Theatre review: Women Beware WomenPosted on: 03 June 2010 by Mark O'haire
Corruption, betrayal, intrigue and murder abound in Thomas Middleton’s 1621 play Women Beware Women, directed by Marianne Elliott at the National Theatre’s Olivier auditorium.
In the Italian court, where wealth secures power and power secures lust the lascivious Duke can play wherever he chooses. He catches the eye of another’s exquisite bride, an heiress called Bianca, whose husband keeps her locked away like a prized jewel. But can a glance secure her fate, a bribe appease her husband?
Meanwhile, Isabella’s father wants to marry her off to a rich young idiot, while Hippolito has won her trust and desires her truly. However, he is her uncle. These are her choices. If twice-widowed Livia, Isabella’s aunt, conspires against her sex to gain a little clout, she is only fighting to survive.
Written by Middleton, a late contemporary of Shakespeare, this adroitly plotted Jacobean tragedy deals with topics of enduring fascination such as sexual and financial greed, the sexual exploitation of women by a manipulative older woman, murderous revenge and the sexual predetermines of a man in a position of power.
Yet director Marianne Elliott has unwisely moved the action forward over 300 years to 1950s Italy. As a result a complex plot becomes confusing while the mixture of black humour and tragedy sit awkwardly together and the play loses its power and only really comes to life after about an hour. However the plot moves at a brisk speed and the whirl of events is dizzying so we are never bored.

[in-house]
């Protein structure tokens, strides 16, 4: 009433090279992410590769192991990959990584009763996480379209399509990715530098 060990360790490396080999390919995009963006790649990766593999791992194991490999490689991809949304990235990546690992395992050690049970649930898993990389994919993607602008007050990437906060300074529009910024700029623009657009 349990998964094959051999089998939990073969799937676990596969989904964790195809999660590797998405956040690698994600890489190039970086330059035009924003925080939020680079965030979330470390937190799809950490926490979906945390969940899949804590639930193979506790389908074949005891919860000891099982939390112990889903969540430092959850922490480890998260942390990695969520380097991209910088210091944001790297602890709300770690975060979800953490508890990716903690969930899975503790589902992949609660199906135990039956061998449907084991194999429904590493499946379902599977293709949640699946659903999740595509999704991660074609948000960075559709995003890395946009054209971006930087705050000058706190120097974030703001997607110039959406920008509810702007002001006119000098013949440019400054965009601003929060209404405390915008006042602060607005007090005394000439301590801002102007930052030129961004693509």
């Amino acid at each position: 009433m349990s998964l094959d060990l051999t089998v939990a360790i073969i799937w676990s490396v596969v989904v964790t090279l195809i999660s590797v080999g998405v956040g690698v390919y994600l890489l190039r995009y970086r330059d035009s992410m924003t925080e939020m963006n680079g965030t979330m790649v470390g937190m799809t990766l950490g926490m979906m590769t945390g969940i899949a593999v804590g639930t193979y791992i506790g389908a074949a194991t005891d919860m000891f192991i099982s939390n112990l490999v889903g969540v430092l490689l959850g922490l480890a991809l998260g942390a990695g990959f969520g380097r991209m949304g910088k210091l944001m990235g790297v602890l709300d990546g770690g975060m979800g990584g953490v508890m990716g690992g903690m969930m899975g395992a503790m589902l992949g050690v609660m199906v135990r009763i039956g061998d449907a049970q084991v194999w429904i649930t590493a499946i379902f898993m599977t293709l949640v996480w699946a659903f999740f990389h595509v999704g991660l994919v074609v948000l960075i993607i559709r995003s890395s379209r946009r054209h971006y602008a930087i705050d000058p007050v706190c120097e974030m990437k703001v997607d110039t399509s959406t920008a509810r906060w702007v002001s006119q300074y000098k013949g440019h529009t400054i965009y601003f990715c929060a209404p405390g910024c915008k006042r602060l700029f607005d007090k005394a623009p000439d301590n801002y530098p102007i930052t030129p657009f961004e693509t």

In a strong NT ensemble Harriet Walter stands out as the unscrupulous Livia, the cunning widow who ensnares two young women in a plan to further her own interests, a part she attacks with great relish. Lauren O’Neil makes a sympathetic Bianca, while Vanessa Kirby convinces as Isabella, Richard Lintern makes a suitably sleazy Duke of Florence and Raymond Coulthard cuts a dash as Hippolito.
By Laurence Green
Where: National Theatre’s Olivier auditorium
When: plays in repertory until 4 July 2010
Box Office: 020 7452 3000
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